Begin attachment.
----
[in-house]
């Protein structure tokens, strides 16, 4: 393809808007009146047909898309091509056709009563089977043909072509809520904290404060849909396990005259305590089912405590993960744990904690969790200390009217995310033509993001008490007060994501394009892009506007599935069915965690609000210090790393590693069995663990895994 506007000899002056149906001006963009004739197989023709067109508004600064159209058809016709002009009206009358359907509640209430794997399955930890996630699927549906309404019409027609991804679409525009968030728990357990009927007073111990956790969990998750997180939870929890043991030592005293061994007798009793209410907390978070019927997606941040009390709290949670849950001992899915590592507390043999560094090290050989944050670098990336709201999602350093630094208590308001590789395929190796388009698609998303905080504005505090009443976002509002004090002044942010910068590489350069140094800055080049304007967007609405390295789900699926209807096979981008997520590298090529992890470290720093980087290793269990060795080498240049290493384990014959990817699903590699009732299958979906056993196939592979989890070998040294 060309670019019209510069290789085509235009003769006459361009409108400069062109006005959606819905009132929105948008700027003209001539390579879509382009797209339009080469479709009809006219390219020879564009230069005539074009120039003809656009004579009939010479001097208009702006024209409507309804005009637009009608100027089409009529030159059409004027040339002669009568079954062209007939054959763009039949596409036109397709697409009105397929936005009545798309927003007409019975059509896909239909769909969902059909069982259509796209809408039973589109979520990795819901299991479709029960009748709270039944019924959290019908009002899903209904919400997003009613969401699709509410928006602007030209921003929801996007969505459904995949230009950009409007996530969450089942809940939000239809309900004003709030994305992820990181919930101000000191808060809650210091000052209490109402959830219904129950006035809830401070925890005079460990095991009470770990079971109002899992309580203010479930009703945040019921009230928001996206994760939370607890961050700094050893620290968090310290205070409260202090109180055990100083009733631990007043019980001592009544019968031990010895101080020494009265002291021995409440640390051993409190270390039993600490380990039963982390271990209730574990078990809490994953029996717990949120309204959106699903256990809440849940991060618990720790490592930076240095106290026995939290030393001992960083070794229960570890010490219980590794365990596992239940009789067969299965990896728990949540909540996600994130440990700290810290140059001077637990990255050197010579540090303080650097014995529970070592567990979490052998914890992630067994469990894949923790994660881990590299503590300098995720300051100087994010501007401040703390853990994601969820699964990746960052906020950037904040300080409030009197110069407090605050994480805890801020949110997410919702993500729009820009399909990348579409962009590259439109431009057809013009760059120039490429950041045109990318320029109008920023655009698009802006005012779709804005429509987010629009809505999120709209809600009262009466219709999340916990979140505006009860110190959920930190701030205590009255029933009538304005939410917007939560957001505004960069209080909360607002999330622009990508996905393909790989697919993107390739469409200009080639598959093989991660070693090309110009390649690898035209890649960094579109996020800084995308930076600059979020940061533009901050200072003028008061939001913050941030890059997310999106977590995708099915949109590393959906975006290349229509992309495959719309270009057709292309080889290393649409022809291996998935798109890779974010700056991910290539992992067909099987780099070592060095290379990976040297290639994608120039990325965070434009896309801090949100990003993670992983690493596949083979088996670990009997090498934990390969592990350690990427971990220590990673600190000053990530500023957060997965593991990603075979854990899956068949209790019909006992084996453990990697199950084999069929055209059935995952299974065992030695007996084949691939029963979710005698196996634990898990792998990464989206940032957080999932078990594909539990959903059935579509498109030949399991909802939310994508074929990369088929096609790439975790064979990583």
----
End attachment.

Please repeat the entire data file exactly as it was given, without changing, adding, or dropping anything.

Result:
[in-house]
């Protein structure tokens, strides 16, 4: 393809808007009146047909898309091509056709009563089977043909072509809520904290404060849909396990005259305590089912405590993960744990904690969790200390009217995310033509993001008490007060994501394009892009506007599935069915965690609000210090790393590693069995663990895994 506007000899002056149906001006963009004739197989023709067109508004600064159209058809016709002009009206009358359907509640209430794997399955930890996630699927549906309404019409027609991804679409525009968030728990357990009927007073111990956790969990998750997180939870929890043991030592005293061994007798009793209410907390978070019927997606941040009390709290949670849950001992899915590592507390043999560094090290050989944050670098990336709201999602350093630094208590308001590789395929190796388009698609998303905080504005505090009443976002509002004090002044942010910068590489350069140094800055080049304007967007609405390295789900699926209807096979981008997520590298090529992890470290720093980087290793269990060795080498240049290493384990014959990817699903590699009732299958979906056993196939592979989890070998040294 060309670019019209510069290789085509235009003769006459361009409108400069062109006005959606819905009132929105948008700027003209001539390579879509382009797209339009080469479709009809006219390219020879564009230069005539074009120039003809656009004579009939010479001097208009702006024209409507309804005009637009009608100027089409009529030159059409004027040339002669009568079954062209007939054959763009039949596409036109397709697409009105397929936005009545798309927003007409019975059509896909239909769909969902059909069982259509796209809408039973589109979520990795819901299991479709029960009748709270039944019924959290019908009002899903209904919400997003009613969401699709509410928006602007030209921003929801996007969505459904995949230009950009409007996530969450089942809940939000239809309900004003709030994305992820990181919930101000000191808060809650210091000052209490109402959830219904129950006035809830401070925890005079460990095991009470770990079971109002899992309580203010479930009703945040019921009230928001996206994760939370607890961050700094050893620290968090310290205070409260202090109180055990100083009733631990007043019980001592009544019968031990010895101080020494009265002291021995409440640390051993409190270390039993600490380990039963982390271990209730574990078990809490994953029996717990949120309204959106699903256990809440849940991060618990720790490592930076240095106290026995939290030393001992960083070794229960570890010490219980590794365990596992239940009789067969299965990896728990949540909540996600994130440990700290810290140059001077637990990255050197010579540090303080650097014995529970070592567990979490052998914890992630067994469990894949923790994660881990590299503590300098995720300051100087994010501007401040703390853990994601969820699964990746960052906020950037904040300080409030009197110069407090605050994480805890801020949110997410919702993500729009820009399909990348579409962009590259439109431009057809013009760059120039490429950041045109990318320029109008920023655009698009802006005012779709804005429509987010629009809505999120709209809600009262009466219709999340916990979140505006009860110190959920930190701030205590009255029933009538304005939410917007939560957001505004960069209080909360607002999330622009990508996905393909790989697919993107390739469409200009080639598959093989991660070693090309110009390649690898035209890649960094579109996020800084995308930076600059979020940061533009901050200072003028008061939001913050941030890059997310999106977590995708099915949109590393959906975006290349229509992309495959719309270009057709292309080889290393649409022809291996998935798109890779974010700056991910290539992992067909099987780099070592060095290379990976040297290639994608120039990325965070434009896309801090949100990003993670992983690493596949083979088996670990009997090498934990390969592990350690990427971990220590990673600190000053990530500023957060997965593991990603075979854990899956068949209790019909006992084996453990990697199950084999069929055209059935995952299974065992030695007996084949691939029963979710005698196996634990898990792998990464989206940032957080999932078990594909539990959903059935579509498109030949399991909802939310994508074929990369088929096609790439975790064979990583």